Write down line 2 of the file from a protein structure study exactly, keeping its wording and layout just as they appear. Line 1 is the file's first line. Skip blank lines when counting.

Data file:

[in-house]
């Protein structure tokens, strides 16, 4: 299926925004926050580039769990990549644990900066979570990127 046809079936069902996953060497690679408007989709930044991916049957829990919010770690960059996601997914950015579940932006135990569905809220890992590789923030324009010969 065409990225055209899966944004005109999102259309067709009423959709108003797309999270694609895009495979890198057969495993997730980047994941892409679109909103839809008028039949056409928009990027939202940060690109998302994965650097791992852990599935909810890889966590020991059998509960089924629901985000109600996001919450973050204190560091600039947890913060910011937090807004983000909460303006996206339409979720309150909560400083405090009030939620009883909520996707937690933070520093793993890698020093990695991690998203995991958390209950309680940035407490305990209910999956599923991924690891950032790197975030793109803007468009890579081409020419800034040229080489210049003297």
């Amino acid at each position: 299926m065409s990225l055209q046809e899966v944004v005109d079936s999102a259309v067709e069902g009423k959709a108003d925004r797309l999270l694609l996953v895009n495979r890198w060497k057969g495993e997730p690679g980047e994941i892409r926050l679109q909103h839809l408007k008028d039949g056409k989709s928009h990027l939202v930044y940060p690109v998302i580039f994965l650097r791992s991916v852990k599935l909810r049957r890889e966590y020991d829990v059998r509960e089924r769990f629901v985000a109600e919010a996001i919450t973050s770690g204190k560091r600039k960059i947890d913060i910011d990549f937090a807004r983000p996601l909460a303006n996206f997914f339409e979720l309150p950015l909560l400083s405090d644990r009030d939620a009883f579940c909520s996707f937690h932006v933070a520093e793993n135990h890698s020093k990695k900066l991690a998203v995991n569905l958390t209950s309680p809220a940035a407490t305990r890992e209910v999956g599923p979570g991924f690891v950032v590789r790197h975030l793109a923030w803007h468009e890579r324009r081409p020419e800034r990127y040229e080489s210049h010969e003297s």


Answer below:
């Protein structure tokens, strides 16, 4: 299926925004926050580039769990990549644990900066979570990127 046809079936069902996953060497690679408007989709930044991916049957829990919010770690960059996601997914950015579940932006135990569905809220890992590789923030324009010969 065409990225055209899966944004005109999102259309067709009423959709108003797309999270694609895009495979890198057969495993997730980047994941892409679109909103839809008028039949056409928009990027939202940060690109998302994965650097791992852990599935909810890889966590020991059998509960089924629901985000109600996001919450973050204190560091600039947890913060910011937090807004983000909460303006996206339409979720309150909560400083405090009030939620009883909520996707937690933070520093793993890698020093990695991690998203995991958390209950309680940035407490305990209910999956599923991924690891950032790197975030793109803007468009890579081409020419800034040229080489210049003297």